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6 Myths of Semiconductor Manufacturing

Research firm Future Horizons held its annual review and forecast for the semiconductor industry on Tuesday, Dec. 14, in London and predicted the market will grow 6 percent or more in 2011, building on a 34 percent expansion in 2010.

However, Malcolm Penn, chairman and CEO of the UK-based company, was more concerned about certain trends he has identified in the industry, all of which he said have the potential to hamper future growth and create massive supply chain disruptions. Penn said IC vendors are too dependent upon foundries for wafers and warned that capacity is tightening due to sharp cutbacks in semiconductor equipment capital expenditure over recent years.

The researcher identified several myths he says are driving business management in the semiconductor market. These beliefs, according to Penn, formed the background and foundation for decisions industry executives, investors, and financial analysts have taken over the last 10 or more years.

Many of these decisions — including the proliferation of production outsourcing to lower-cost regions of the globe, the use of severe price cuts to win market share, and the fabless manufacturing system adopted by even the largest chip vendors — have upset the traditional equilibrium in the market and further reduced visibility in the already foggy forecasting environment to no more than one to two quarters, according to Penn.

Is Penn right when he says, for instance, that “the single biggest problem we have now in the electronic industry is the huge lack of visibility” into demand at all levels? Electronic companies he added, including OEMs, which used to preside atop the supply chain, now “have no control over inventory while component makers don't know who is buying what because of the presence of contract manufacturers.”

Some of the factors identified by Penn and many other executives and government officials are emerging as major discussion topics across the industry. Officials at the European Commission, for example, are so concerned about the transfer of high-level semiconductor manufacturing to Asia that they recently ordered a review of the benefits and feasibility of reigniting advanced or next-generation chip production in their own region.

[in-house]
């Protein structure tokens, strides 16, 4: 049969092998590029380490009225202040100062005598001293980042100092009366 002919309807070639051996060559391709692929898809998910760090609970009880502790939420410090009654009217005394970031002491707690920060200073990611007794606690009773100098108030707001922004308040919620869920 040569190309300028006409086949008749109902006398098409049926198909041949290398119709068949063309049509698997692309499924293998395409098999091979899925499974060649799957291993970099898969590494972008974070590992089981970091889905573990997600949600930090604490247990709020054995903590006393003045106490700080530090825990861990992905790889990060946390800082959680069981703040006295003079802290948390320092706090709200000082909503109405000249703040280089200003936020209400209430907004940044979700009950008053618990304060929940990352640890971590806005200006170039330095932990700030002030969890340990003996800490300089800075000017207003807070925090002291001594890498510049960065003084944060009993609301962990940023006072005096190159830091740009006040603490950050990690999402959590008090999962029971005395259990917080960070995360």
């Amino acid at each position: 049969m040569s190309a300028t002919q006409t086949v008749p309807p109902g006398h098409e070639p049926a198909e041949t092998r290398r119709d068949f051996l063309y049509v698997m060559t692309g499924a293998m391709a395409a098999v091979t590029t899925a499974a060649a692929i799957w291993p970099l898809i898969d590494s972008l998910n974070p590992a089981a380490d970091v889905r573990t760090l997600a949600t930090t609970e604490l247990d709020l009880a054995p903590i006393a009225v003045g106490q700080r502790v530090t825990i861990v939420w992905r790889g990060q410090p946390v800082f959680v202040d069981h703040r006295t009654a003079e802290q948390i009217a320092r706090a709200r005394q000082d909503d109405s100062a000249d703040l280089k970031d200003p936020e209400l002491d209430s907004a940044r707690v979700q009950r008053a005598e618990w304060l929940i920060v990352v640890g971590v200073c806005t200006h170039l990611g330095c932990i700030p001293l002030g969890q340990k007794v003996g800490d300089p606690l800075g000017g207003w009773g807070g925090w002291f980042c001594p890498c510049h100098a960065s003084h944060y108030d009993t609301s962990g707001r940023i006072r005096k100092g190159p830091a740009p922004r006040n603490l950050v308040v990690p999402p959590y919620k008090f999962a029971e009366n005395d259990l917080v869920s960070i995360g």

That research, lyrically entitled “Benefits and Measures to Set Up 450mm Semiconductor Prototyping and to Keep Semiconductor Manufacturing in Europe,” is set to commence sometime in mid-January 2011. The EC has reportedly awarded the contract for the report.

It's not certain that actions like this can stem the tide of high-tech manufacturing outsourcing to places like China, but people like Future Horizon's Penn, a veteran with almost 50 years experience in the industry, believe very strongly that the West must at least conduct a review into the current and long-term effects of production relocation on its competitiveness.

If you ask Penn to give his opinion, it's clear the facts would have to be undeniably strong to convince him giving up manufacturing by western companies was a smart move. “No one seems to have made the connection that if you give up manufacturing, you set up your economy for deficit financing,” he said. “You cannot grow your economy only on services: You have to do some manufacturing. You don't make money out of research, either. It's good for the brain but not for the pocket.”

Here are the six myths identified by Penn and his rather terse commentary on each one. The myths are in bold followed by Penn's comments in italics. I will explore these individually in future articles, but I would like to know what you think of them. Please post your comment in response to this column.

  1. Fabs have no strategic value.
  2. “Until you haven't got one and you have no control over your business.”

  3. Average selling prices will keep on falling.
  4. “Just like house prices kept on rising?”

  5. Foundry wafer prices will be cheap and freely available.
  6. “Just like cheap debt? Whoops, TSMC is already raising prices.”

  7. Multiple foundry sources will keep the foundry business honest.
  8. “Multi-sourcing at less than 22nm is going to be interesting.”

  9. It's OK to focus on your core business more than on Moore competence.
  10. “Today's more Moore is tomorrow's more than Moore.”

  11. The semiconductor market has matured, and [long-term] industry growth will average 7 percent per annum.
  12. This is the natural outcome of 4 percent falling average selling prices and 11 percent unit growth. However, prices cannot keep falling forever and have been rising over the last six or seven quarters.

7 comments on “6 Myths of Semiconductor Manufacturing

  1. SP
    December 15, 2010